Bulls bring late effort, but lose seventh straight
The difference in the effort given by the Bulls between the first and second halves on Thursday was so drastic, it seemed like there must have been some sort of transformation at halftime.
Somebody either threw a chair or punched a hole in the white board or grabbed some live power lines -- something must have happened, right?
It turns out the Bulls have some pretty calm guys on the roster. So nobody admitted to lighting fuses in the locker room.
The Bulls lost to Charlotte 103-93 at the United Center to extend their losing streak to seven. In the third quarter, they cut a 21-point deficit down to 2.
"We don't want to go out there and lose by 40," Zach LaVine said. "We've got to at least make a comeback and try to win. We had to make some type of adjustment."
Veteran forward Thad Young was the catalyst of the comeback. He finished with a season high 22 points, to go with 11 rebounds and 4 steals. LaVine scored 19 points, shooting 8-for-22 from the field, while Shaq Harrison scored 13 points off the bench.
"We came in and we talked about it," Young said. "We knew what the problem was, so we just came in, talked about it and tried to push that first half behind us. The good thing was the game wasn't out of reach."
This was their first game in eight days following All-Star Weekend in Chicago, so maybe it was nothing more than post-vacation doldrums.
"I think it was. I'm hoping it was," Young said. "That's definitely one of the things happens after the break. We just knew if we come out and lock in, we can get ourselves back in the game.
"I'm a mentally tough guy. Always been that way my whole life, my whole career. I'm going to go hard no matter what. It's just about continuing to lead and helping (teammates) out."
The first half was about as lackluster an effort as the Bulls have delivered all season, or at least since they scored a season-low 73 points the last time Charlotte was in town on Dec. 13.
The Bulls (19-37) are pretty much playing out the season with faint hopes of improvement once some players get healthy. But you always have to be wary of Bulls history. Management loses patience with coaches quickly and last year they fired Fred Hoiberg just before three key players were set to return from injury, making a preemptive strike so the new coach (Boylen) would have the benefit of a full lineup.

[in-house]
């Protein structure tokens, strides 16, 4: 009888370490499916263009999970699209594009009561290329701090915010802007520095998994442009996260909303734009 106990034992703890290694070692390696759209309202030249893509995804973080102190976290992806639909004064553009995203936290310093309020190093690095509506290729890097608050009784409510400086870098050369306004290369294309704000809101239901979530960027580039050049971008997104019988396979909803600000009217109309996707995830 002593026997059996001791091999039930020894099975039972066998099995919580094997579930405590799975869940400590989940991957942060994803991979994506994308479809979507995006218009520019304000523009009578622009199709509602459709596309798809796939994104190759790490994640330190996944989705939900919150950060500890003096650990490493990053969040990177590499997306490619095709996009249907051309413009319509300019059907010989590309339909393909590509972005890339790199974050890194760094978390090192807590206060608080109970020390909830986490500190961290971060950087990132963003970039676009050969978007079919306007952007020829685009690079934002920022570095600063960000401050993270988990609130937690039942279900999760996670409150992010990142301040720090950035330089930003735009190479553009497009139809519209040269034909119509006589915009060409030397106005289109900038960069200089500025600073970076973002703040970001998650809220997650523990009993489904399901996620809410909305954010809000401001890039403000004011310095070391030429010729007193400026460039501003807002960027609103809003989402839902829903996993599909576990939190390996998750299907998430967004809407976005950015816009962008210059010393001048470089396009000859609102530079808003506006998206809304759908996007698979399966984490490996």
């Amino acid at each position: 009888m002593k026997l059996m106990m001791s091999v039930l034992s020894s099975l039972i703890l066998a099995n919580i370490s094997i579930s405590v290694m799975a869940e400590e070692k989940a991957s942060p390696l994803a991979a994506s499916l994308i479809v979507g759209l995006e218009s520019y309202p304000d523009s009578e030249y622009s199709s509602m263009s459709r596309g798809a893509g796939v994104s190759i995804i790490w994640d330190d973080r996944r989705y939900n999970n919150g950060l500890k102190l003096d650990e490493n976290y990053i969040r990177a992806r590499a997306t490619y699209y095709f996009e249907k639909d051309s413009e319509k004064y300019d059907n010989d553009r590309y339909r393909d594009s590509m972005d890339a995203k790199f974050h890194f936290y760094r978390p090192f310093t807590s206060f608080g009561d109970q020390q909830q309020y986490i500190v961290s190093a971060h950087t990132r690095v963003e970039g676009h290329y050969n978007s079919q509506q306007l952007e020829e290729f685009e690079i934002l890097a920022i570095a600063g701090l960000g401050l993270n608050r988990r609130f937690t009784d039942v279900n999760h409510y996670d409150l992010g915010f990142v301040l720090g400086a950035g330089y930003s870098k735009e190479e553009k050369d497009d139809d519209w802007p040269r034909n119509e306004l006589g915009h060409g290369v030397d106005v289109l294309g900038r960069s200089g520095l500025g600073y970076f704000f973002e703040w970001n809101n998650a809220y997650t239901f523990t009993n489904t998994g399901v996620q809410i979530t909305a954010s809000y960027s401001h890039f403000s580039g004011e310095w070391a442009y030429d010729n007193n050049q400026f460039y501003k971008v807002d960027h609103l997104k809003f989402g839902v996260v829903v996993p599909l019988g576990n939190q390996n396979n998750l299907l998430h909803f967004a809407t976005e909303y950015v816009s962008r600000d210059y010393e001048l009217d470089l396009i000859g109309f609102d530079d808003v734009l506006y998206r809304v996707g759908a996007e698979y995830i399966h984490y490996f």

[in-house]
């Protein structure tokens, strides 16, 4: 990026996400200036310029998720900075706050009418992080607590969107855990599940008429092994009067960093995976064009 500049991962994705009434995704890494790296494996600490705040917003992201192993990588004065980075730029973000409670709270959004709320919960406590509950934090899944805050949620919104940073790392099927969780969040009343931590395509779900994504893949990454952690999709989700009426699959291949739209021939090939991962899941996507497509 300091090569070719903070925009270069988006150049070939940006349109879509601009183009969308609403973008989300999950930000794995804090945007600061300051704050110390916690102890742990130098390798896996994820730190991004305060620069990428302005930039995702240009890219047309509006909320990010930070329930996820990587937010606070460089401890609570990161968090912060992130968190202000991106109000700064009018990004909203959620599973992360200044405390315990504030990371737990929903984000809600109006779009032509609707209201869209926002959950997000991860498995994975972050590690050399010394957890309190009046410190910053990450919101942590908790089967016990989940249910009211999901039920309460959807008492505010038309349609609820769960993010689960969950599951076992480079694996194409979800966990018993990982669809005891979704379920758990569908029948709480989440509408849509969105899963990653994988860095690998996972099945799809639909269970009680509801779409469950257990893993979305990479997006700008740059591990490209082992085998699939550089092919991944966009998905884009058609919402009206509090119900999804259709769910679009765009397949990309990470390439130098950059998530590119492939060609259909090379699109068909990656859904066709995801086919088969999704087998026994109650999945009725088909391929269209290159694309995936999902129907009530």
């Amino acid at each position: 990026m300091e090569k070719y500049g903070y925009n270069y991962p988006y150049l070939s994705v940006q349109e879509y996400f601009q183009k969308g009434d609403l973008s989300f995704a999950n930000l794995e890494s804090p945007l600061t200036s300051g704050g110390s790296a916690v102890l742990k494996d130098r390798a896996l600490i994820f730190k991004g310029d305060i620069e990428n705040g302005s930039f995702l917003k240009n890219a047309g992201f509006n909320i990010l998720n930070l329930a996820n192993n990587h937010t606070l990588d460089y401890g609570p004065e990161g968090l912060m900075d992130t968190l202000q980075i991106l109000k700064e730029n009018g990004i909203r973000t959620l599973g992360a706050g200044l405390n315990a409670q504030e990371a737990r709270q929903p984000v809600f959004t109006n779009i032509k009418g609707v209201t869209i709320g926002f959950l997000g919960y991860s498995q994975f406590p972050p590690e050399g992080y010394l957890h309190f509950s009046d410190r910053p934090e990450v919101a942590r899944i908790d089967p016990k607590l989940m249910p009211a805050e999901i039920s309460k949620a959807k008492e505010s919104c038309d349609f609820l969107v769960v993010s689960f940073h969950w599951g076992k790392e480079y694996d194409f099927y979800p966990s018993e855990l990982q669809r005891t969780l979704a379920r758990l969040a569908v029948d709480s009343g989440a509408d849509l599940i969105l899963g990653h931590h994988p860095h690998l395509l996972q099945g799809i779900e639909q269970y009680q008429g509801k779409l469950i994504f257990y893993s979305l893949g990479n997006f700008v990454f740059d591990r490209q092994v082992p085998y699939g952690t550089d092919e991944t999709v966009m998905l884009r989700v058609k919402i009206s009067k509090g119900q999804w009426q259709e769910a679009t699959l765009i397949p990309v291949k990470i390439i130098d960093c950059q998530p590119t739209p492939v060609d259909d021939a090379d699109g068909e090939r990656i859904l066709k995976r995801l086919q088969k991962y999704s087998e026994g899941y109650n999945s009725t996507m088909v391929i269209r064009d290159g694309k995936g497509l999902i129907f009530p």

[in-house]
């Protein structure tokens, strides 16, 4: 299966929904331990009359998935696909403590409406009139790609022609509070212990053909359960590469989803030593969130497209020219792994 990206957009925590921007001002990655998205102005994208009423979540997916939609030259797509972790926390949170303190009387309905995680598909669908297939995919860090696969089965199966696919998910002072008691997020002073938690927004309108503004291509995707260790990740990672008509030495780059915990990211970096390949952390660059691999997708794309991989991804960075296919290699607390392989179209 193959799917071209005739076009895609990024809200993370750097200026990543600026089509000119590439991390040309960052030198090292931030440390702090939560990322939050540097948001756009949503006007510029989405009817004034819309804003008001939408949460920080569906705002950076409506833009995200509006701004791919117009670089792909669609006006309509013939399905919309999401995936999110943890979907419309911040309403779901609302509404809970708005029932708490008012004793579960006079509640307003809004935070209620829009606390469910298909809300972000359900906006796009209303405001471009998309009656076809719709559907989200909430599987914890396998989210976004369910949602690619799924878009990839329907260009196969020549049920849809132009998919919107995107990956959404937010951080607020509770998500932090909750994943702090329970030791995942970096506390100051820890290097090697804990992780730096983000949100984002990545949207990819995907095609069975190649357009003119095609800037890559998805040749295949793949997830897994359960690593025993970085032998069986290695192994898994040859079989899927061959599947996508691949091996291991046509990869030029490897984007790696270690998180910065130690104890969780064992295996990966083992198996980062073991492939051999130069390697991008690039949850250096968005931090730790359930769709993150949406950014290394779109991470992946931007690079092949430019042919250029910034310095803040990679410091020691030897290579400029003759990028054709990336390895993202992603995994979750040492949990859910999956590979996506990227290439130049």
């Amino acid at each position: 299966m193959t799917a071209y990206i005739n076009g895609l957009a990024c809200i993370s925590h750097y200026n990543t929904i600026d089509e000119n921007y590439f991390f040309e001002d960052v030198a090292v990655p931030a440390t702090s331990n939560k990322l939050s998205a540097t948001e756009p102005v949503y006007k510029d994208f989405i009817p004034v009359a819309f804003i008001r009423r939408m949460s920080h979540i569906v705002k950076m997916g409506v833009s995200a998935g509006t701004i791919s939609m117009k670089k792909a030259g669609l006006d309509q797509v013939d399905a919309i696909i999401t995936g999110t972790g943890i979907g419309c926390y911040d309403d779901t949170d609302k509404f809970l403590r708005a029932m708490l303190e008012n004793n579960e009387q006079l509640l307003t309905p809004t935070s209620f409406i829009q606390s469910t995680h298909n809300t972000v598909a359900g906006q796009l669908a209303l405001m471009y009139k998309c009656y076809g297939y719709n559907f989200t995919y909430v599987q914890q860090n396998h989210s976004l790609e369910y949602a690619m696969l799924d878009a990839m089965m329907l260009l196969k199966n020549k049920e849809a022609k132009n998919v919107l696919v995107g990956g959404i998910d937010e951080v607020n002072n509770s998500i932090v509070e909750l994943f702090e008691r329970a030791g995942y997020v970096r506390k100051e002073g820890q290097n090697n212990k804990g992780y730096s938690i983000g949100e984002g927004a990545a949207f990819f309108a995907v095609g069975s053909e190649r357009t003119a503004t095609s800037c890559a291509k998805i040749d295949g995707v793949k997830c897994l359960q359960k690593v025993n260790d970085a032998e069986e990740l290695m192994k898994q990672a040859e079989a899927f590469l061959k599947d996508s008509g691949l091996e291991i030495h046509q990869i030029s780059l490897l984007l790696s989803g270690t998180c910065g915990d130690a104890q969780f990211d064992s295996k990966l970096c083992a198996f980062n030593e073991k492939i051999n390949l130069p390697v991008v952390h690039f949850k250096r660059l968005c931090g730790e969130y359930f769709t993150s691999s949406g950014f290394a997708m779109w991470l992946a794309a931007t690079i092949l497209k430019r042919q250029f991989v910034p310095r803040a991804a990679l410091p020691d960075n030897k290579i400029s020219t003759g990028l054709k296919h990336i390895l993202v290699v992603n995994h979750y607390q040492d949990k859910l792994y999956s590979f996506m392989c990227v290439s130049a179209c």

In other words, common sense doesn't always prevail in these cases, so who knows what could happen if the Bulls didn't respond with a better effort in the second half?
Charlotte's lead peaked at 67-46 three minutes into the third quarter when Terry Rozier hit a 3-pointer. The Bulls answered with their first 3-point basket of the night by LaVine after they had gone 0-for-17 as a team from long range to that point.
What followed was a 22-3 run, with the Bulls closing within 70-68 on Coby White's 3-point play with 3:05 left in the third.
LaVine missed 2 free throws with the Bulls down by 9 points with 4:02 left, then Malik Monk drained a 3-pointer to make it 97-85. The backbreaker came when Young played perfect defense and blocked Monk's driving layup, but the ball bounced out to Miles Bridges, who drained a corner 3-point as the shot clock expired and Charlotte led 100-91 with 59 seconds left.
"Our group was disappointed at halftime," coach Jim Boylen said. "They knew they didn't play well and that we needed to be more active. And I thought they responded and came out and did it. I was happy with that."
One oddity was Charlotte's leading scorer Devonte Graham managed no points in 33 minutes. Monk led the Hornets with 25 points off the bench.
Rookie center Daniel Gafford returned to action as promised and fouled out in 16 minutes of action. He had 5 points and 4 rebounds.